A new Pacific trade deal could prove divisive in the region, according to NZ Green Party MP Barry Coates.
PACER Plus is designed to enhance the economic development of Pacific island countries through greater regional trade and economic integration with Australia and New Zealand.
The agreement covers 12 island countries, but missing from it are the two biggest economies among the island nations, Papua New Guinea and Fiji.
While PACER is being touted by Australia and New Zealand as a great deal for the island countries, Mr Coates - a veteran of the aid and development sector - said they get few benefits.
The MP said the deal also went against the emphasis placed on regionalism by Australia and New Zealand.
"They have put a lot of their aid programmes in the past to promote regionalism but now they have signed a trade deal that misses out on the two major countries," Mr Coates said.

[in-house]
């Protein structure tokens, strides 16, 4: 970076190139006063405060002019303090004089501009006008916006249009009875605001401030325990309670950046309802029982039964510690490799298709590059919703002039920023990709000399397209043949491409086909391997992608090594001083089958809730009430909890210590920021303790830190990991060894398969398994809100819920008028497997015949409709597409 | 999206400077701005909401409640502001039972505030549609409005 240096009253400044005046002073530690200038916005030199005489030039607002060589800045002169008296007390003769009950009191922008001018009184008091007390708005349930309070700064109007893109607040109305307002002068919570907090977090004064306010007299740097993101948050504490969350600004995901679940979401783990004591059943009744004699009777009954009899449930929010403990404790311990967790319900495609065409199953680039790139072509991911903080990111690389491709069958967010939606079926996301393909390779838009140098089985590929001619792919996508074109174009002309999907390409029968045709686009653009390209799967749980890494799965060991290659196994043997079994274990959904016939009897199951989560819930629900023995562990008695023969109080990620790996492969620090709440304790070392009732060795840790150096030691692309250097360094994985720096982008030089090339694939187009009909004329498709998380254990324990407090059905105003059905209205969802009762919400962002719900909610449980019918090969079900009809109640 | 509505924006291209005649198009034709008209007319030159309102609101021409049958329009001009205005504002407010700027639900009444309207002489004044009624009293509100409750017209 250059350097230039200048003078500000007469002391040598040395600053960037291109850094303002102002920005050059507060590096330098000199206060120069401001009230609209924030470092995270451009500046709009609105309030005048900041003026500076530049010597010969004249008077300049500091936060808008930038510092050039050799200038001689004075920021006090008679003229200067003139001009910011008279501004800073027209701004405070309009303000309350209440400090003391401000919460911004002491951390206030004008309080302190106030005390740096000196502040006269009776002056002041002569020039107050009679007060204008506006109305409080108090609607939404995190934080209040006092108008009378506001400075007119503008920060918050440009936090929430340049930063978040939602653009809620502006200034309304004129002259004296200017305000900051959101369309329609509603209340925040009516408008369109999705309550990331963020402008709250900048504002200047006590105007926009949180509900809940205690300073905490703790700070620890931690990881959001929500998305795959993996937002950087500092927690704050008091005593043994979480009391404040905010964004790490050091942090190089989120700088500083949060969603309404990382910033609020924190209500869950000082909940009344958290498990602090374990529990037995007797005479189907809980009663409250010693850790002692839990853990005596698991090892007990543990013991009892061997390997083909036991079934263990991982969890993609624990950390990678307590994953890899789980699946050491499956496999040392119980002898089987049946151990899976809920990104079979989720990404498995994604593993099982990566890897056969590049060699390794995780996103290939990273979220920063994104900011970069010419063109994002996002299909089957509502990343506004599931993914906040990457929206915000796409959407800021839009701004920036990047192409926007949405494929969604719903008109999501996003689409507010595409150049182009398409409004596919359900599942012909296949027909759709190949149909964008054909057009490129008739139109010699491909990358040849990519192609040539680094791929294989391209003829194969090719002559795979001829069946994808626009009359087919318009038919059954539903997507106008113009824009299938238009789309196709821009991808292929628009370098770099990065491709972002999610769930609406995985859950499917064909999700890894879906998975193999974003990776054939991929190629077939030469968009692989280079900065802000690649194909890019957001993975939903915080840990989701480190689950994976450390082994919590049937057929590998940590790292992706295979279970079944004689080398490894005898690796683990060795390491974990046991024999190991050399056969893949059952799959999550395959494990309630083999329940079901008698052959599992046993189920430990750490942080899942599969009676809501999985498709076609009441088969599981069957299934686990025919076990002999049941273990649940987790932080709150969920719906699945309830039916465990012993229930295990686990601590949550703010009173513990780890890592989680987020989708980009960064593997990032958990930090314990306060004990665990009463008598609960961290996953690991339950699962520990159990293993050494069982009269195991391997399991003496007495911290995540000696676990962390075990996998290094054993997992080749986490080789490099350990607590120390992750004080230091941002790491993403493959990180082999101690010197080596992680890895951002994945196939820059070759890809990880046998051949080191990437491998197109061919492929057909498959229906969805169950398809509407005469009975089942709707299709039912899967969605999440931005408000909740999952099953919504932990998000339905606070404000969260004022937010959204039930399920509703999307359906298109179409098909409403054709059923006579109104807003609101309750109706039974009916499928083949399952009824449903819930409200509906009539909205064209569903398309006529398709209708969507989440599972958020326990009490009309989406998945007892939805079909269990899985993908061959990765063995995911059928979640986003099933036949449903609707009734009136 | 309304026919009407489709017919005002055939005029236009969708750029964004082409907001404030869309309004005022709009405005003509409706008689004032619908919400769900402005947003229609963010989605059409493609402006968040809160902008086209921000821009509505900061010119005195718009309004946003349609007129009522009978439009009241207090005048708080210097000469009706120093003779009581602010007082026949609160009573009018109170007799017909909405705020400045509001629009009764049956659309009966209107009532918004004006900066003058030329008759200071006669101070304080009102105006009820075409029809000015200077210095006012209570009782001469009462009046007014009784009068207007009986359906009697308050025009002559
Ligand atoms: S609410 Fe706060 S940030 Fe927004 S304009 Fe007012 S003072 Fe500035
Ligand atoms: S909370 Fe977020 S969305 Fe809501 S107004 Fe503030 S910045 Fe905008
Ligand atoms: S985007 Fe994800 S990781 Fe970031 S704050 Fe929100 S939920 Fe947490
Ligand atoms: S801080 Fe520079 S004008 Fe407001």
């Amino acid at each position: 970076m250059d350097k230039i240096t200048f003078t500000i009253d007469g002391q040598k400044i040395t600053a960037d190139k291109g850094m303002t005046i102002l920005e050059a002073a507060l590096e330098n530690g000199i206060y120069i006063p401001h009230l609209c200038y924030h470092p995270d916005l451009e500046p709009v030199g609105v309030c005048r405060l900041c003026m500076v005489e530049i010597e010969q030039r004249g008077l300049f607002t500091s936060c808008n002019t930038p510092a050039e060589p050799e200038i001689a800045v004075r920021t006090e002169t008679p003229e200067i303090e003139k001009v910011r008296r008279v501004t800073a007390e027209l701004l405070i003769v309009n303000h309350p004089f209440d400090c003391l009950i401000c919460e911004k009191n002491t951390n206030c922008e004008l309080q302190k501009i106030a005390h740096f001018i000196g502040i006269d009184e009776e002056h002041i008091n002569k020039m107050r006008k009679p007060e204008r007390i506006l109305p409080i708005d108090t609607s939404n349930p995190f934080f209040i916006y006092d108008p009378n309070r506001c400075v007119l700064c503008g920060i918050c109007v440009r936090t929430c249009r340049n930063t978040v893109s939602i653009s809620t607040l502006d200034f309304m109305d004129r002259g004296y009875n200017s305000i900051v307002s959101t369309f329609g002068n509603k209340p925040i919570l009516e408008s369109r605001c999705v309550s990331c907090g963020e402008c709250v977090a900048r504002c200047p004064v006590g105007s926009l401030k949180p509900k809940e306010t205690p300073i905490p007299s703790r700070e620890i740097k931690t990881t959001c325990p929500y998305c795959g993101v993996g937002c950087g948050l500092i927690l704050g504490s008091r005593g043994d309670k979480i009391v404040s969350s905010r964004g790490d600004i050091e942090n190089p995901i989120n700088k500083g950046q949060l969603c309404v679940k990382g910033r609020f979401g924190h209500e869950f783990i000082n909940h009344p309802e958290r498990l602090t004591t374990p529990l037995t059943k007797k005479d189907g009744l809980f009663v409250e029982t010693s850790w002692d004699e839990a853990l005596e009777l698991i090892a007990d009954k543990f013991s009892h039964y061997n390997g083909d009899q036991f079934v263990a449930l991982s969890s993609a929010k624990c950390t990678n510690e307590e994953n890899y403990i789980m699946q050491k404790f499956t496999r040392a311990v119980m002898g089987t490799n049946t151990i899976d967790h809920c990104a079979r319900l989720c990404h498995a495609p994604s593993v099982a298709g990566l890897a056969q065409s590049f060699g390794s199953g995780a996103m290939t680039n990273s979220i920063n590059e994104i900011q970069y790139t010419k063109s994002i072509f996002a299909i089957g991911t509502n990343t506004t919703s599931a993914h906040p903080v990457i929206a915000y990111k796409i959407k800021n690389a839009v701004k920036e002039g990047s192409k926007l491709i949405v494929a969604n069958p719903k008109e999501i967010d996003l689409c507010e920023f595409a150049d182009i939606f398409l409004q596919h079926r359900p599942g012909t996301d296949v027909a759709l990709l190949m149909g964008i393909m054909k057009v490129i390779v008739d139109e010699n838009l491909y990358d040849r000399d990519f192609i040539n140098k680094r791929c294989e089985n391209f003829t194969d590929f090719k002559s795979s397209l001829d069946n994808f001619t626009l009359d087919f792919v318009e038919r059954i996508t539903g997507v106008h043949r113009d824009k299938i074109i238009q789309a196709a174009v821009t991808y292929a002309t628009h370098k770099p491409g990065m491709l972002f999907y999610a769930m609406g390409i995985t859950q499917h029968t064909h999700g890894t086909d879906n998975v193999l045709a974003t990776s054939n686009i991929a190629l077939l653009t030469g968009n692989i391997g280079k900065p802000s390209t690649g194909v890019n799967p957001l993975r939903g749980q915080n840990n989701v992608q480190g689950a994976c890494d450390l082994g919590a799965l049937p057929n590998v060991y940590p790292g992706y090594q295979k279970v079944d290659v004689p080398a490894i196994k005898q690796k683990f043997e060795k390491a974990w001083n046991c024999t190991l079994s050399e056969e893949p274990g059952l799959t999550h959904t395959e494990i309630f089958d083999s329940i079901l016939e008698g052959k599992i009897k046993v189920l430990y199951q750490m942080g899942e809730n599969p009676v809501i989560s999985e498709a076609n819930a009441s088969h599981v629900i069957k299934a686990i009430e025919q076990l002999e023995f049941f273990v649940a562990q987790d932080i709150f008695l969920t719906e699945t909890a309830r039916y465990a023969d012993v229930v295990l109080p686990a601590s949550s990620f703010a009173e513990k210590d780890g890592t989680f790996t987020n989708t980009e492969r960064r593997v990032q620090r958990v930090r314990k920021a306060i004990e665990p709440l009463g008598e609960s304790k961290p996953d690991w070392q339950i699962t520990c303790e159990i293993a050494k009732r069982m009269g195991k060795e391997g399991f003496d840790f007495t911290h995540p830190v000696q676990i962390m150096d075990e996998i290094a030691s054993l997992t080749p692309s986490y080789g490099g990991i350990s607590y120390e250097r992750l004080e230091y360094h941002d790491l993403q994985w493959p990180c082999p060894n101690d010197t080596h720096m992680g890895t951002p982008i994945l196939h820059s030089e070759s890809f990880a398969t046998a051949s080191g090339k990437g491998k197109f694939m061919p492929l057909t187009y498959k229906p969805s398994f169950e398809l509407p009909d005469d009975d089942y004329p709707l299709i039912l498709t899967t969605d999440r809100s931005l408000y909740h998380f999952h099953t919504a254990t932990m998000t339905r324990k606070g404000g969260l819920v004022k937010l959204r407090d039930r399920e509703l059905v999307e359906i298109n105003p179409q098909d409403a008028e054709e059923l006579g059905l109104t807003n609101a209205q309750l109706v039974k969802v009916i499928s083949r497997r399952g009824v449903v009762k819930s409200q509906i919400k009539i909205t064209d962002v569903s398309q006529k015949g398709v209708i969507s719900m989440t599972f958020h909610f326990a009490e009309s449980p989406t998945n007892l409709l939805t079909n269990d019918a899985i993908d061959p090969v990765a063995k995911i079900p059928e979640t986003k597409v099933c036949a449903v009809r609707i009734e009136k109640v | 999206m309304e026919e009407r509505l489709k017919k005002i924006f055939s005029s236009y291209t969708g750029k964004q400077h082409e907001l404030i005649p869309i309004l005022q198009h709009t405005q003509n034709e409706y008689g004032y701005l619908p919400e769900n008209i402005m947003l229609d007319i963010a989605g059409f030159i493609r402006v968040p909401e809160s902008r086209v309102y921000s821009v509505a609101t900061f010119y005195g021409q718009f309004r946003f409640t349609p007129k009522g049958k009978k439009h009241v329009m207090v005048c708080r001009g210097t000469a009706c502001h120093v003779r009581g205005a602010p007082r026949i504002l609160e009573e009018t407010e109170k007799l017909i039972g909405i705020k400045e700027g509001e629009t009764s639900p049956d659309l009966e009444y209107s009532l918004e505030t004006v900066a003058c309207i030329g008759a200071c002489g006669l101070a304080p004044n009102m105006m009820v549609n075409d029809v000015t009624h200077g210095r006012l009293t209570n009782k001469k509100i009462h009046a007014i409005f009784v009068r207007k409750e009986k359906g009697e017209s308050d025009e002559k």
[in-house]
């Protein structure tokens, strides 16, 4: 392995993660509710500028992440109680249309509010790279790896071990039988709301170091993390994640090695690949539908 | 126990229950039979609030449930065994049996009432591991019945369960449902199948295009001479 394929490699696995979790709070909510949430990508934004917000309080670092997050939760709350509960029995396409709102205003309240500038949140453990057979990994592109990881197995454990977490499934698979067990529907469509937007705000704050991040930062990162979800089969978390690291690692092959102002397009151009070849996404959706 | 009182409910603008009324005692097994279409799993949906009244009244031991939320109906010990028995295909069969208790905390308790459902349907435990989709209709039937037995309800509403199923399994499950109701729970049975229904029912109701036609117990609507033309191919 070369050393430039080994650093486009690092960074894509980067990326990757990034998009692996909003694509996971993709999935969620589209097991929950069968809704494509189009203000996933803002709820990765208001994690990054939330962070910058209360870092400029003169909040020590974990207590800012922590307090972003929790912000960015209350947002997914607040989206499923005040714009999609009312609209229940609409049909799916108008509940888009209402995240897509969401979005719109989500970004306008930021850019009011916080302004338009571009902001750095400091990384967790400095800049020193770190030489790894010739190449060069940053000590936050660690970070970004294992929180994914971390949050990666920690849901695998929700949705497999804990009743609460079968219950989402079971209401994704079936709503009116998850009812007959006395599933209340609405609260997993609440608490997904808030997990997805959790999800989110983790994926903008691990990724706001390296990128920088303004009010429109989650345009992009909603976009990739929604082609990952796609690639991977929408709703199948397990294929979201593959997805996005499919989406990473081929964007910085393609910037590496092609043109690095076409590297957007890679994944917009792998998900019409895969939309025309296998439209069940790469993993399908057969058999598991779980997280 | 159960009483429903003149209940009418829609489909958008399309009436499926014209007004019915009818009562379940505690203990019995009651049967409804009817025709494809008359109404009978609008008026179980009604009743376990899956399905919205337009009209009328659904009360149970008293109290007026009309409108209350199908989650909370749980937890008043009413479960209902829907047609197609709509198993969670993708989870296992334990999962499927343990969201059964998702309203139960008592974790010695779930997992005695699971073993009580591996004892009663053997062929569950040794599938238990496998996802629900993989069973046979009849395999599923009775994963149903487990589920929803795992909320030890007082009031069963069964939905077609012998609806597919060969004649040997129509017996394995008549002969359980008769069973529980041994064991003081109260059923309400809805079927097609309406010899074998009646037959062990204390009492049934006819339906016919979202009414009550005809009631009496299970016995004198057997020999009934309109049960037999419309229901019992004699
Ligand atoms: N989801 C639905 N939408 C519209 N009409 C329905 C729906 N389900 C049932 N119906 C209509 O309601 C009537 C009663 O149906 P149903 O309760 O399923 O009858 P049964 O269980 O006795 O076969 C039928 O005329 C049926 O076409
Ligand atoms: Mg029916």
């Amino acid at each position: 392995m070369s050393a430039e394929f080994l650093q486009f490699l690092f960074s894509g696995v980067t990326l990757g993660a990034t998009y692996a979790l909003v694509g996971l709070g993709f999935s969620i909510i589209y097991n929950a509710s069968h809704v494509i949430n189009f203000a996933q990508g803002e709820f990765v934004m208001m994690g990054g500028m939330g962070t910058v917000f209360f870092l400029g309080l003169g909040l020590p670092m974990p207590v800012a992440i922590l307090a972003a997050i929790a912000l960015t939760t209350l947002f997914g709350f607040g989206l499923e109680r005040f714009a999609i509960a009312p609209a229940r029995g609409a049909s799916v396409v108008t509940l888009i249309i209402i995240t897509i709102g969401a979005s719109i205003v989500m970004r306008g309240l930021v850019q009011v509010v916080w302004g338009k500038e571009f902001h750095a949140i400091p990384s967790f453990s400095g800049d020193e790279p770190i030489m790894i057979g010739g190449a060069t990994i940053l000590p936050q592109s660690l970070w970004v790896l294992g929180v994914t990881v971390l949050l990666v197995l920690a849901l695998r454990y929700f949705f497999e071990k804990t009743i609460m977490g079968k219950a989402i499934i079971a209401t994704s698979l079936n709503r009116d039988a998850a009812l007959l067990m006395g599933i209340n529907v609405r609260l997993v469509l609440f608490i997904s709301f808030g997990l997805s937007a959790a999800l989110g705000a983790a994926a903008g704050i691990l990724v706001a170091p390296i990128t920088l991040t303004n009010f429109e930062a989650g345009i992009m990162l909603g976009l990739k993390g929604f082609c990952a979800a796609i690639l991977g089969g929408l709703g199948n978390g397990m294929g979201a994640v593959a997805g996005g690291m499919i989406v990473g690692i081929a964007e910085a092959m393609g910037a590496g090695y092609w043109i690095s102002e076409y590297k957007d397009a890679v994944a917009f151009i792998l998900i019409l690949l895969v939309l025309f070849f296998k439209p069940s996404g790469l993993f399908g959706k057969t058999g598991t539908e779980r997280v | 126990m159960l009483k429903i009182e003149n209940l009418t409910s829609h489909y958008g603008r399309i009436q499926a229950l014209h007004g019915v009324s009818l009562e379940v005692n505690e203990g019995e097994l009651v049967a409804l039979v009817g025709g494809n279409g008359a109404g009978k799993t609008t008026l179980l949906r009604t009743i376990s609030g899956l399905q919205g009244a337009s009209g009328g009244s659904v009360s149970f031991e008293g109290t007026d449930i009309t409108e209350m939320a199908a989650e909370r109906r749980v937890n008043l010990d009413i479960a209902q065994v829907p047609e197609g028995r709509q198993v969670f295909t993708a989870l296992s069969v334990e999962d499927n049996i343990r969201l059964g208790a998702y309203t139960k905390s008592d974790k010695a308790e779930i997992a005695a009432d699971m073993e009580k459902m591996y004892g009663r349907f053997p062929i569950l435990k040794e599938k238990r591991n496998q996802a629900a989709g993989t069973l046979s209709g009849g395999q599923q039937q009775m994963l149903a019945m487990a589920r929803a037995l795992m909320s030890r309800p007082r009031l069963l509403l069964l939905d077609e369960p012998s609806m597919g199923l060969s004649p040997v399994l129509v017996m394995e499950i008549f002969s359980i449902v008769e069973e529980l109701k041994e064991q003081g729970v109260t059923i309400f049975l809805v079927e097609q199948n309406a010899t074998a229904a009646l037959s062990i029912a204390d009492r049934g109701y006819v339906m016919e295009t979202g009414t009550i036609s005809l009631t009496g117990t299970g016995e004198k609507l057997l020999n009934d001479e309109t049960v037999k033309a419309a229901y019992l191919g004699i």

"And I think it stands to potentially drive a wedge between the Pacific and I think it is a very unhealthy dynamic to have."
A formal signing of the agreement between 14 nations is scheduled to take place in Tonga in June.
The countries participating in PACER Plus are New Zealand, Australia, Cook Islands, Federated States of Micronesia, Nauru, Kiribati, Niue, Palau, Republic of Marshall Islands, Samoa, Solomon Islands, Tonga, Tuvalu and Vanuatu.